Friends, Families and Travellers charity
The Friends, Families and Travellers charity say local authorities need to provide adequate land for travellers to stop as many families are forced to pull up in public spaces and on private land. This leaves many with interrupted access to basic water and sanitation, education and healthcare.
.An FFT spokesman previously told The Isle of Thanet News that sites should be made available, saying: “We would recommend that the district council and local authority work with the Traveller community in the area to identify land that would be suitable for building new sites to accommodate these residents.”
Joseph P Jones, of the Gypsy Council, said the council was using the review as a ‘get out key’ instead of actively creating a solution.
He said: “Since 1968, (Thanet councils have) used the ‘actively looking for sites’ as a get out key, it’s the old chestnut of ‘we are trying.’ Thanet has had no desire to provide over five decades. On their own admittance, they need to provide 12 pitches, but I doubt that will (happen) over the next ten years or so.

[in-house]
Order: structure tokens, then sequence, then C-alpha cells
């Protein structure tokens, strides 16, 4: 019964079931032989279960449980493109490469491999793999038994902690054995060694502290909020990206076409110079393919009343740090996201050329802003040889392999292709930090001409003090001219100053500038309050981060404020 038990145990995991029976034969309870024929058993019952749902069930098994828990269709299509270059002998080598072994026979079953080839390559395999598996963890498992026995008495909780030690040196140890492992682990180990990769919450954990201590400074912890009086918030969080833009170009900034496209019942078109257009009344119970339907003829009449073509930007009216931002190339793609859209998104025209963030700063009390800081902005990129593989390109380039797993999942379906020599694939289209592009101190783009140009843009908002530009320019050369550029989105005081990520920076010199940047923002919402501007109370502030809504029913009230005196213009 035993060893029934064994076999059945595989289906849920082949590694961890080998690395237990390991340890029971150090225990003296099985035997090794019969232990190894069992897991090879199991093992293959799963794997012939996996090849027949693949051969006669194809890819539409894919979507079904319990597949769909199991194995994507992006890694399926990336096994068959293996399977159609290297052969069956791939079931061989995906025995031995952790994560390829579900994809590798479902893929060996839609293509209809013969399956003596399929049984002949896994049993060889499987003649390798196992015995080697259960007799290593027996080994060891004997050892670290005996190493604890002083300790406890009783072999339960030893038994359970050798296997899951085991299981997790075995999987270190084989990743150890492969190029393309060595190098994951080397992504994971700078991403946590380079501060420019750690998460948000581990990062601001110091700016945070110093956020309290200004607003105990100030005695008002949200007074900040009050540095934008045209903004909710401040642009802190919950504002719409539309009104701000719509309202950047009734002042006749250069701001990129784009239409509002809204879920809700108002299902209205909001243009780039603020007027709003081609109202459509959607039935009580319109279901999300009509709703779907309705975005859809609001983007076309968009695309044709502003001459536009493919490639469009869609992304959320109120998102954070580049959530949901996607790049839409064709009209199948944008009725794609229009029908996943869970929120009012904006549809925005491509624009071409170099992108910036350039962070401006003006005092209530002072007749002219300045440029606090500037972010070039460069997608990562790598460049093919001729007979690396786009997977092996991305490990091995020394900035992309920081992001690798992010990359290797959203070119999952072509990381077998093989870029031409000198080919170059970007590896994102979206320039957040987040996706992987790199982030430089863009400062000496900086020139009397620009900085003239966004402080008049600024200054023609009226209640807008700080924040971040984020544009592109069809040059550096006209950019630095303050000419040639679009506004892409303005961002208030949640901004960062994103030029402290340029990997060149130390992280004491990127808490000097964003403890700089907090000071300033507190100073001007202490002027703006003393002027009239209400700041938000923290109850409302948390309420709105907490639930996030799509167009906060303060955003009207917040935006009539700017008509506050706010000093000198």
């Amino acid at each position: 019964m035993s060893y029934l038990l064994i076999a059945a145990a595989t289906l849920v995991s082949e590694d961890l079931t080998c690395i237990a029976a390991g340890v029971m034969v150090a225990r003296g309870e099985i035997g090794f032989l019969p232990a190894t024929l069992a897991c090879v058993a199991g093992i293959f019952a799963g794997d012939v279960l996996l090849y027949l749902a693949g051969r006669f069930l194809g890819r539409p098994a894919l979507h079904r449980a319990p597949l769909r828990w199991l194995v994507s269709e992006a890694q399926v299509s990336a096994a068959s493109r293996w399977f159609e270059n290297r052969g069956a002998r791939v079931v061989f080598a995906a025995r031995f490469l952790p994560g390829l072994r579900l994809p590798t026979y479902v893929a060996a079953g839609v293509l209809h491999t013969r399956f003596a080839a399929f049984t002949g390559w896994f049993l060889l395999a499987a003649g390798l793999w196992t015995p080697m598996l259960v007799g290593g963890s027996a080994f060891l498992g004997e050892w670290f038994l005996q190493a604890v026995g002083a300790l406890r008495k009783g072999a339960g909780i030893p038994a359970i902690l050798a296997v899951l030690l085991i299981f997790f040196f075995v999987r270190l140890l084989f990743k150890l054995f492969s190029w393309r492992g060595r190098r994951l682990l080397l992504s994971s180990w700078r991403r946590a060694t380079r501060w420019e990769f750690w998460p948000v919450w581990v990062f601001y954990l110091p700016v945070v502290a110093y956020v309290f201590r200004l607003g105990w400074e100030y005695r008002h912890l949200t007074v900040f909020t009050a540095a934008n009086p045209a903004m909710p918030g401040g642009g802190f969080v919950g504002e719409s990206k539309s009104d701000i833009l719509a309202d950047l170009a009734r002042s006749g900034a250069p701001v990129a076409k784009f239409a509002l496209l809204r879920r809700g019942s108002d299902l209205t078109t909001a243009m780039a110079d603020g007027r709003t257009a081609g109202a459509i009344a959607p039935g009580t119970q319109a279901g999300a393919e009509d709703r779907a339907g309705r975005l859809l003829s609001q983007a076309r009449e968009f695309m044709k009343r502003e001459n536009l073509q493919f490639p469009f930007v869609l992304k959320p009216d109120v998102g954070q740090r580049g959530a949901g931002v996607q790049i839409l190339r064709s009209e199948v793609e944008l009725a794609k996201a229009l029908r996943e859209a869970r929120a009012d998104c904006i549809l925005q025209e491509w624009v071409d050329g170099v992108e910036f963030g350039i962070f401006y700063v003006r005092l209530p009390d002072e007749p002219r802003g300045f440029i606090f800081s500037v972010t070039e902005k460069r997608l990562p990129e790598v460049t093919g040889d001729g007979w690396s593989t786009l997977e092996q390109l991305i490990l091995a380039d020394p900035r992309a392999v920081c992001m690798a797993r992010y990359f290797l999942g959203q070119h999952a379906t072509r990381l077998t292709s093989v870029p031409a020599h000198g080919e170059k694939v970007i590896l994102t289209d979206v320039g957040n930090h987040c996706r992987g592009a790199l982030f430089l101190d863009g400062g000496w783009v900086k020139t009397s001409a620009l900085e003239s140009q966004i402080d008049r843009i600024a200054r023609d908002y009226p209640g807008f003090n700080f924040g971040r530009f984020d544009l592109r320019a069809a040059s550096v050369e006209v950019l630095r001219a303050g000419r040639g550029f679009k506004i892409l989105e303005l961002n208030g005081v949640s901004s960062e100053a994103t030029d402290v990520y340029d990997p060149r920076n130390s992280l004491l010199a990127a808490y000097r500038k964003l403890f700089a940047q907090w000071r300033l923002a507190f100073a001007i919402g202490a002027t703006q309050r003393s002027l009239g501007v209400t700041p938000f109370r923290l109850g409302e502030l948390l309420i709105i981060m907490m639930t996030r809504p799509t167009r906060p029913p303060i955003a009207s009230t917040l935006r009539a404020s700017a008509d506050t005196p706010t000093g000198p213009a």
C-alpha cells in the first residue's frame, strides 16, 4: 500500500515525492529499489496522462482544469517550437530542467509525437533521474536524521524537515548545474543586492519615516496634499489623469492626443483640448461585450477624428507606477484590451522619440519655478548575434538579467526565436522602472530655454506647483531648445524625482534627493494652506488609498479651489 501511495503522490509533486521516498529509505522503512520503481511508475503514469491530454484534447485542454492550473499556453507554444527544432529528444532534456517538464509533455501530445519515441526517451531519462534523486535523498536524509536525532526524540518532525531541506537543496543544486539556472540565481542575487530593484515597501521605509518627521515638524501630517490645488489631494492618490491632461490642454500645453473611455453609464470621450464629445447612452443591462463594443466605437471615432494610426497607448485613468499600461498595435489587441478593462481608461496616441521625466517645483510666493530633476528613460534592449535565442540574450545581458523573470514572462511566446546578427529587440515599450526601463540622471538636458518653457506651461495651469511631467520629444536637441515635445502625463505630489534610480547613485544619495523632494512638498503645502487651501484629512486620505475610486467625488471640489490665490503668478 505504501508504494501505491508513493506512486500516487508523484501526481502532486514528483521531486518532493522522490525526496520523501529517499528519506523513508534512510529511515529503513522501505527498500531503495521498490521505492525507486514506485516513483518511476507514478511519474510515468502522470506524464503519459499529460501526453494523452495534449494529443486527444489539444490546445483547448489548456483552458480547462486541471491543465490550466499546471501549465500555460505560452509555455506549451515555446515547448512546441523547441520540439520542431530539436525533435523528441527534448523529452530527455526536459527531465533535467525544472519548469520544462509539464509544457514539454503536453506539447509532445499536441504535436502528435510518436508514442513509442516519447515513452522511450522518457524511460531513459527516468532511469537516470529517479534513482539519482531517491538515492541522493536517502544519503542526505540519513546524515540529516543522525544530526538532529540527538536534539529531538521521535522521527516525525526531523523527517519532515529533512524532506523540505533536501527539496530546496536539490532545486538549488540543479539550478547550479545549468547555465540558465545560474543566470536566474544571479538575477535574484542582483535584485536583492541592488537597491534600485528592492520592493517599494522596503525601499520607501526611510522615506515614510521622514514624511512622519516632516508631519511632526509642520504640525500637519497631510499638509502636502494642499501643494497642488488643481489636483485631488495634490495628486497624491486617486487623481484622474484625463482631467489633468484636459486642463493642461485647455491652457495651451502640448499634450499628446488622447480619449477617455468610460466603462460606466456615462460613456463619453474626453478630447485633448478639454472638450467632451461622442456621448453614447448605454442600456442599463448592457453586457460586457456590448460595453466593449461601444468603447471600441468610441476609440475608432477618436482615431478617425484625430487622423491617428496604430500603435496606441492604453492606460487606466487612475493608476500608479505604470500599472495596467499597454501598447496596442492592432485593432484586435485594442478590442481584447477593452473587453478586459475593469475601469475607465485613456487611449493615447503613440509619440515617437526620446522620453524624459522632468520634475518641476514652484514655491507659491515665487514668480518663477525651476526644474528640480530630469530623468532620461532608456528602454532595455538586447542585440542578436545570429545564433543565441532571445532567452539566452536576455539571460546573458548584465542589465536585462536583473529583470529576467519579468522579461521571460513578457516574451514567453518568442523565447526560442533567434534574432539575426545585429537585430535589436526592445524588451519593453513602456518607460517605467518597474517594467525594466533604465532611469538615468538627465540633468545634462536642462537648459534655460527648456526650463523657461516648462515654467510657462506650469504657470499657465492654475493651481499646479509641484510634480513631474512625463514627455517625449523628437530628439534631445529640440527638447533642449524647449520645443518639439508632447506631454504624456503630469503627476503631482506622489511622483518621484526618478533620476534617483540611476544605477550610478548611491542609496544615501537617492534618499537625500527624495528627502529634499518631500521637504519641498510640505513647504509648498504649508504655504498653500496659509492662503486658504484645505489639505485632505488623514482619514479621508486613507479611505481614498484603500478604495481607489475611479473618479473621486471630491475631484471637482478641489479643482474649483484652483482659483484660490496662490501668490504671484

“Who in the Gypsy and Traveller community have they consulted with? They seem to rebuke any offers from organisations to make representation to the scrutiny committee. This is why the Gypsy Council has made its own decision to present to the council, our proposed site at the Truck Stop at Minster. It’s a brown field site, a prime development plot. Until TDC decides to bring all relevant parties to the table within the scrutiny committee, nothing will be decided.”
The proposal for Minster is for the site to accommodate between nine and 15 vans, through three permanent and seven transient pitches, with associated facilities. The arrangement will be to take a 99 year lease on the land.